Many countries still use this term for sexually transmitted infections (STI). It is an antiquated term used in an era before penicillin when syphilis was the major global burden. These common infections still have the capacity to cause major life threatening epidemics such as HIV/ AIDs.
Warning The WHO estimated that 340 million new cases of the four main curable STIs, namely gonorrhoea, chlamydial infection, syphilis and trichomonas, occur every year, 75-85% of them in developing countries.
Added to this, management requires skills in diagnosis, education of the young, essential drug delivery, control of prostitution and tracing of contacts.
Teaching the use of protective devises such as the condom does not have the support of a major global religion and early management of infection is not everywhere affordable.
The antibiotics available for some infections, such as gonorrhoea, are limited by increasing resistance. Furthermore, the side effects of some regimens such as Toxic Epidermal Necrolysis are life threatening and difficult to manage.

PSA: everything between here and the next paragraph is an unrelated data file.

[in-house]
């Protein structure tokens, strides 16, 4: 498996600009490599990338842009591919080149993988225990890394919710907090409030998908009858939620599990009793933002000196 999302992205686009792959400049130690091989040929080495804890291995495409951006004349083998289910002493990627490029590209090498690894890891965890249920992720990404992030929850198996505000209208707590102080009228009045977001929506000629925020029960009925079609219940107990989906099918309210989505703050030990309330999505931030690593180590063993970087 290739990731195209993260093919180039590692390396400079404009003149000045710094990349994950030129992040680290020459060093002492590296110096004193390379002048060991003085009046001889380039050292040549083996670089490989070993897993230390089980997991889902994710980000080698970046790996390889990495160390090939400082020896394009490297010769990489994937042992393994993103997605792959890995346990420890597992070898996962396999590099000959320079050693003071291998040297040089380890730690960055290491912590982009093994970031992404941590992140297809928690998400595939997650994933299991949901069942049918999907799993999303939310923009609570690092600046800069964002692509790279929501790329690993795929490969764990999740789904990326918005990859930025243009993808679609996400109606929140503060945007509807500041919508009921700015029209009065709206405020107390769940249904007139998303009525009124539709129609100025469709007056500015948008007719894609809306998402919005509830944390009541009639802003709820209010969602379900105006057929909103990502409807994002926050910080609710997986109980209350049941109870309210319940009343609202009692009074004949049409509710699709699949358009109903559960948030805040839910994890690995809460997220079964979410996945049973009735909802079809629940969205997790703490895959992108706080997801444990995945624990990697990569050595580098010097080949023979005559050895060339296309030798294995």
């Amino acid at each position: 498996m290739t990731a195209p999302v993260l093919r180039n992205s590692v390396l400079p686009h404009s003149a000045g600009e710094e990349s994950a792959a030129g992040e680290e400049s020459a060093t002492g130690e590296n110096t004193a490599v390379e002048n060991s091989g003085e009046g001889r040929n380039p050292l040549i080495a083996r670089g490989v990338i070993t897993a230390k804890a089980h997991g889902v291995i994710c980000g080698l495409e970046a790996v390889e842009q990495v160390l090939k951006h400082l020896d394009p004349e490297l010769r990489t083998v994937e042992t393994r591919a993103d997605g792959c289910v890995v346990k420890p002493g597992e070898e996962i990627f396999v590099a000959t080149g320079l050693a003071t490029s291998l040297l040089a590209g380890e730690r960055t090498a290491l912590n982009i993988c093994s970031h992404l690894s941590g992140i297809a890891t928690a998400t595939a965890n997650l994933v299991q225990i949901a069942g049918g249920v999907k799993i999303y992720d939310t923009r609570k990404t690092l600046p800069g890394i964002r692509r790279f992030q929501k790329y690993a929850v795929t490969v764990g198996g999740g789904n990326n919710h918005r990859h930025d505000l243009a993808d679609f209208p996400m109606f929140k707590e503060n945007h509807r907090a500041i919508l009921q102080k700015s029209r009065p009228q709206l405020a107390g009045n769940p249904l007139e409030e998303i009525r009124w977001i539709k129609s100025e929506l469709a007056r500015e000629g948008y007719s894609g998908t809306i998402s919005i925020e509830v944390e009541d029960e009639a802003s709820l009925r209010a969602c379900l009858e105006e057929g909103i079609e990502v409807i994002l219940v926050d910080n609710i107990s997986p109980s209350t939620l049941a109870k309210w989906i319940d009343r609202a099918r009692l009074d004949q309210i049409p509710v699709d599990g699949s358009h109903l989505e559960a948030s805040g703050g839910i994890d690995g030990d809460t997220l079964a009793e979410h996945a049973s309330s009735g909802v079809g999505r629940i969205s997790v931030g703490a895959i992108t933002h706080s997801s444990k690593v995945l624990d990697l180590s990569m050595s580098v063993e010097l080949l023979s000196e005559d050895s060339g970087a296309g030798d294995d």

Action ‘…because of the increased burden of skin disease due to the HIV/AIDS epidemic we must redouble our efforts to provide dermatology education to care providers. A review of the burden of skin disease in Africa, how it relates to HIV/AIDS and global infectious disease, current educational strategies in Africa to address this need, suggests potential solutions to move these efforts forward.’ HU et al (2011) Dermatology and HIV/AIDS in Africa, Journal of Global Infectious Diseases 3 275-280.
We must act on this advice now lest we see a loss in the momentum already built with the major contribution of diagnostic skill from the dermatology profession.